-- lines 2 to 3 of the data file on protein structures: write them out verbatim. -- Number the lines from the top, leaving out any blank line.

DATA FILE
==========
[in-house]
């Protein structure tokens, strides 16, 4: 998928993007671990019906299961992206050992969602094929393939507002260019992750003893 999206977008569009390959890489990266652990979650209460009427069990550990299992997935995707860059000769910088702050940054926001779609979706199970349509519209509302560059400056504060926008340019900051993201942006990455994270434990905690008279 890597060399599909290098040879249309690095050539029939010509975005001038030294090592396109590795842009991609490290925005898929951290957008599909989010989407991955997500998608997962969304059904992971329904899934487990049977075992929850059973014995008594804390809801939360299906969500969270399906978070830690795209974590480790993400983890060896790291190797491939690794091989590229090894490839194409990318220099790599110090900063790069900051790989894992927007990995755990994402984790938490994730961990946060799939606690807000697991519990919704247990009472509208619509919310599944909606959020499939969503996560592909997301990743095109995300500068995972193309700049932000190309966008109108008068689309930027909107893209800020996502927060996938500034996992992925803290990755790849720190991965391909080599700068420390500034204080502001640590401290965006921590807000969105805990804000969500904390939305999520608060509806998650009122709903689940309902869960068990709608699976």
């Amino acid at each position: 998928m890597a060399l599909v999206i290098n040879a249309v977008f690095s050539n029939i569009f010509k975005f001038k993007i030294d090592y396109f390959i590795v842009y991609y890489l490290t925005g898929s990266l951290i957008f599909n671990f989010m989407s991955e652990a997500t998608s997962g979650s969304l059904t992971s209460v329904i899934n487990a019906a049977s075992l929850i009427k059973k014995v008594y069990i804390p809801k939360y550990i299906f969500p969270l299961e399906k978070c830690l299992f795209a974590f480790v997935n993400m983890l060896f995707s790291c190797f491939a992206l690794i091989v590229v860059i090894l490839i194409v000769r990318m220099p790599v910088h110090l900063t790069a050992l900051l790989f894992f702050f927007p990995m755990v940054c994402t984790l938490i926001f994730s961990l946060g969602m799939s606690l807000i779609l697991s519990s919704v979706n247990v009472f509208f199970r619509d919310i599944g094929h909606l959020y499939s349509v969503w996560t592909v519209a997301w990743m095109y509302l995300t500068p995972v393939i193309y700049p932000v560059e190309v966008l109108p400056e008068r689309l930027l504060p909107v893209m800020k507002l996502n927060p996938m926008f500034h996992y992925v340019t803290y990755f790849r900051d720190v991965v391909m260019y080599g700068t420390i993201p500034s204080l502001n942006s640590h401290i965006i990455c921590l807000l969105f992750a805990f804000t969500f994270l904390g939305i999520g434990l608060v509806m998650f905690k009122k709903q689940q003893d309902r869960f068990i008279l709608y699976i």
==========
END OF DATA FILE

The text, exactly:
């Protein structure tokens, strides 16, 4: 998928993007671990019906299961992206050992969602094929393939507002260019992750003893 999206977008569009390959890489990266652990979650209460009427069990550990299992997935995707860059000769910088702050940054926001779609979706199970349509519209509302560059400056504060926008340019900051993201942006990455994270434990905690008279 890597060399599909290098040879249309690095050539029939010509975005001038030294090592396109590795842009991609490290925005898929951290957008599909989010989407991955997500998608997962969304059904992971329904899934487990049977075992929850059973014995008594804390809801939360299906969500969270399906978070830690795209974590480790993400983890060896790291190797491939690794091989590229090894490839194409990318220099790599110090900063790069900051790989894992927007990995755990994402984790938490994730961990946060799939606690807000697991519990919704247990009472509208619509919310599944909606959020499939969503996560592909997301990743095109995300500068995972193309700049932000190309966008109108008068689309930027909107893209800020996502927060996938500034996992992925803290990755790849720190991965391909080599700068420390500034204080502001640590401290965006921590807000969105805990804000969500904390939305999520608060509806998650009122709903689940309902869960068990709608699976």
């Amino acid at each position: 998928m890597a060399l599909v999206i290098n040879a249309v977008f690095s050539n029939i569009f010509k975005f001038k993007i030294d090592y396109f390959i590795v842009y991609y890489l490290t925005g898929s990266l951290i957008f599909n671990f989010m989407s991955e652990a997500t998608s997962g979650s969304l059904t992971s209460v329904i899934n487990a019906a049977s075992l929850i009427k059973k014995v008594y069990i804390p809801k939360y550990i299906f969500p969270l299961e399906k978070c830690l299992f795209a974590f480790v997935n993400m983890l060896f995707s790291c190797f491939a992206l690794i091989v590229v860059i090894l490839i194409v000769r990318m220099p790599v910088h110090l900063t790069a050992l900051l790989f894992f702050f927007p990995m755990v940054c994402t984790l938490i926001f994730s961990l946060g969602m799939s606690l807000i779609l697991s519990s919704v979706n247990v009472f509208f199970r619509d919310i599944g094929h909606l959020y499939s349509v969503w996560t592909v519209a997301w990743m095109y509302l995300t500068p995972v393939i193309y700049p932000v560059e190309v966008l109108p400056e008068r689309l930027l504060p909107v893209m800020k507002l996502n927060p996938m926008f500034h996992y992925v340019t803290y990755f790849r900051d720190v991965v391909m260019y080599g700068t420390i993201p500034s204080l502001n942006s640590h401290i965006i990455c921590l807000l969105f992750a805990f804000t969500f994270l904390g939305i999520g434990l608060v509806m998650f905690k009122k709903q689940q003893d309902r869960f068990i008279l709608y699976i």